In most cases, employers hire fully trained technologists and provide them proper training before starting work. Radiographers are basically hired by the hospitals to follow the instruction of physicians, and work in medical laboratories, and other government agencies. They often have expertise in multiple diagnostic imaging and having better job opportunities. According to the research of Shay et al., (2017), the average time a radiographer takes on x-ray is 6 minutes shorter with the involvement of radiologist assistants in the radiology room. They can increase efficiency and even enhance the satisfaction level of the patients.
ASRT is a membership association for the radiologic technologists’ professionals and students. Its member is a specialist in the specific field of radiology having specialization in different areas such as MRI, X-ray, mammography, angiography, and tomography. So ASRT provided opportunities of continuation of education and promoted this field as a sophisticated career. Moreover, it monitors legislation on both the state level and federal level to protect the rights of this profession. It also works with other bodies and organizations to establish and implement standards of practice and develop educational syllabus and curricula.
ASRT is basically governed by the board of directors elected by the members and a house of delegates. It also has affiliation with 54 state-level and local societies. ASRT continuously conduct meetings on education and development of this field (Why Join ASRT, 2019).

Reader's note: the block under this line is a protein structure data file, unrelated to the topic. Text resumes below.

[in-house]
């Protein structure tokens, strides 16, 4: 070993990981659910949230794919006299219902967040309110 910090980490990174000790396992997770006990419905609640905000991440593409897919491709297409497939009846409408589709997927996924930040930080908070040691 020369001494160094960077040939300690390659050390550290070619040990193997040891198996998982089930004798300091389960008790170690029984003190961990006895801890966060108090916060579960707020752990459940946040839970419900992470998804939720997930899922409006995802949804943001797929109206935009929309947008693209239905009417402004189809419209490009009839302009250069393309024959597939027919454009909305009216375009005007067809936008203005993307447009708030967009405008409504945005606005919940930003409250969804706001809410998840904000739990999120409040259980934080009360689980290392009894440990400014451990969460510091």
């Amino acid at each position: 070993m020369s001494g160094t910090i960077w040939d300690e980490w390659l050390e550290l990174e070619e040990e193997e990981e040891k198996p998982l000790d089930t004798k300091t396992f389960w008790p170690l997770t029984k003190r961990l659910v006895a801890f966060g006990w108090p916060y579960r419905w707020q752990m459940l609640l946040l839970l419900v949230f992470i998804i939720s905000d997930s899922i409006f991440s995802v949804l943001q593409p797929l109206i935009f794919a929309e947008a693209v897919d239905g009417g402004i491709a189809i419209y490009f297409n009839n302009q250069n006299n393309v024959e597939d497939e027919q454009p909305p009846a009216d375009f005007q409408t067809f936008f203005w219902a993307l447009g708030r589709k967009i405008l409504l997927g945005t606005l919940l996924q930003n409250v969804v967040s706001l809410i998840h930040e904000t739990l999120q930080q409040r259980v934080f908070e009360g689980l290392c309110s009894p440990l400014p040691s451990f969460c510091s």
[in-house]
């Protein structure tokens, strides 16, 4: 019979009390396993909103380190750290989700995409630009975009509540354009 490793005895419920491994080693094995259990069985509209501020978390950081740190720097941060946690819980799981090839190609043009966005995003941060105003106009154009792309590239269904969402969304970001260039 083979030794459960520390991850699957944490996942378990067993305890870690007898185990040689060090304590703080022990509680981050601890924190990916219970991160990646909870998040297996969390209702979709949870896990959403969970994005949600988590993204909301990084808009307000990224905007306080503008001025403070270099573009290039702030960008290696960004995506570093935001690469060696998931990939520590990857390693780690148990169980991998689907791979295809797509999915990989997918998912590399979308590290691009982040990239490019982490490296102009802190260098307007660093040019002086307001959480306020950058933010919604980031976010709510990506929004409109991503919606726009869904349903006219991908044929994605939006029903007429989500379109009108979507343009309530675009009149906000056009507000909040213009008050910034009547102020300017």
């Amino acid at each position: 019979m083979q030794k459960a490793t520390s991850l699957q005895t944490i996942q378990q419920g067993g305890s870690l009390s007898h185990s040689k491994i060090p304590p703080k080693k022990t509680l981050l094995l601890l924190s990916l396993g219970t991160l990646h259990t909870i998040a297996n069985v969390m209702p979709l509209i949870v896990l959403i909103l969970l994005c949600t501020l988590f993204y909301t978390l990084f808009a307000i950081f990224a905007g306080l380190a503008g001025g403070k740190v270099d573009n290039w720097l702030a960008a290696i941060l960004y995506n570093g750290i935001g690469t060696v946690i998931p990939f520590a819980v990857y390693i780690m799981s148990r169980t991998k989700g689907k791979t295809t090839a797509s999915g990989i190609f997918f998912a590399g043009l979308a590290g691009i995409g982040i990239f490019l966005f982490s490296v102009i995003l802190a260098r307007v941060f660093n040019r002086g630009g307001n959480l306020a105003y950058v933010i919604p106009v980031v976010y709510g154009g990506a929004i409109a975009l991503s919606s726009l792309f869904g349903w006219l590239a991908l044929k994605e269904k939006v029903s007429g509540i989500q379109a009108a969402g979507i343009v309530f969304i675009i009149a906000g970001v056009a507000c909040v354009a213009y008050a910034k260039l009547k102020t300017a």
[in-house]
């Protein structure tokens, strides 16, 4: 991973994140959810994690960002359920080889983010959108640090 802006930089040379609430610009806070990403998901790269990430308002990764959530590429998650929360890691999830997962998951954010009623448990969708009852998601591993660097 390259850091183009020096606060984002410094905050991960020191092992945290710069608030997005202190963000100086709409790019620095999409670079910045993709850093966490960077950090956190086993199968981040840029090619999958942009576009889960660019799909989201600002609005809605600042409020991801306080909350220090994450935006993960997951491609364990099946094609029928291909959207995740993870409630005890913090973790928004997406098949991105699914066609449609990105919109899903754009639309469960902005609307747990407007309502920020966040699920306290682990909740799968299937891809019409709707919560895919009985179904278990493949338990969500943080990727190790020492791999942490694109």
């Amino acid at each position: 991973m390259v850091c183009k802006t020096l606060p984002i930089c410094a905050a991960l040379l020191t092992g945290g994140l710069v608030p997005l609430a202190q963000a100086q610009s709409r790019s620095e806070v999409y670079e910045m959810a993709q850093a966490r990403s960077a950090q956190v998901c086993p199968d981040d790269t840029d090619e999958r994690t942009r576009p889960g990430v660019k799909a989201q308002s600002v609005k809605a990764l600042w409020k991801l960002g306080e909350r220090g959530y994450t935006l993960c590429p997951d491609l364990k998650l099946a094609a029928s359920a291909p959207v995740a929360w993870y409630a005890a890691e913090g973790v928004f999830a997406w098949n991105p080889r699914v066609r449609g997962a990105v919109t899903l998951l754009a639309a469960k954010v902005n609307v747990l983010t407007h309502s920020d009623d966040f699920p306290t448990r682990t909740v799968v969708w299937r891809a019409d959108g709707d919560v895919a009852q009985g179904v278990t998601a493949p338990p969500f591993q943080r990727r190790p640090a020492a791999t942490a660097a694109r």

ASRT is basically working for the purpose of education, research, advocacy, and innovation. These are the primary objectives of this membership association. It protects the rights of the profession on the federal and state level and plays an active role in the meetings of top management of the hospitals to talk about the needs of radiographers. ASRT basically works as volunteers to promote and review the educational curricula, and set standards of practices, research and adopt new knowledge to advance the scope of this profession. It is the only governing body that develops this field and encourages innovation and development in this field. According to the research of McKenney and Dodge, (2018) there were no basic support for the development of CT scan protocols and patients were frustrated because of the recent cases of injuries from the CT scans. For safety measures, ASRT had provided certain guidelines and conducted training for the radiographers to learn the safety protocols and reduce the chances of such incidents.
Bere, V. (2017). Challenges Radiography Students Face in a Small Midwest Technical College.
McKenney, S. E., & Dodge, C. T. (2018). Pediatric CT Protocols From the American Association of Physicists in Medicine Alliance for Quality CT. Journal of the American College of Radiology, 15(10), 1448-1449.
Parakh, A., Kortesniemi, M., & Schindera, S. T. (2016). CT radiation dose management: a comprehensive optimization process for improving patient safety. Radiology, 280(3), 663-673.
Shay, W., Silva, D., Mohabir, H., & Erinjeri, J. (2017). The Effect of Radiologist Assistants in an Interventional Radiology Department. Radiologic Technology, 88(3), 333-338.
Why Join ASRT. (2019). Asrt.org. Retrieved 26 July 2019, from https://www.asrt.org/membership/join-asrt/why-join-asrt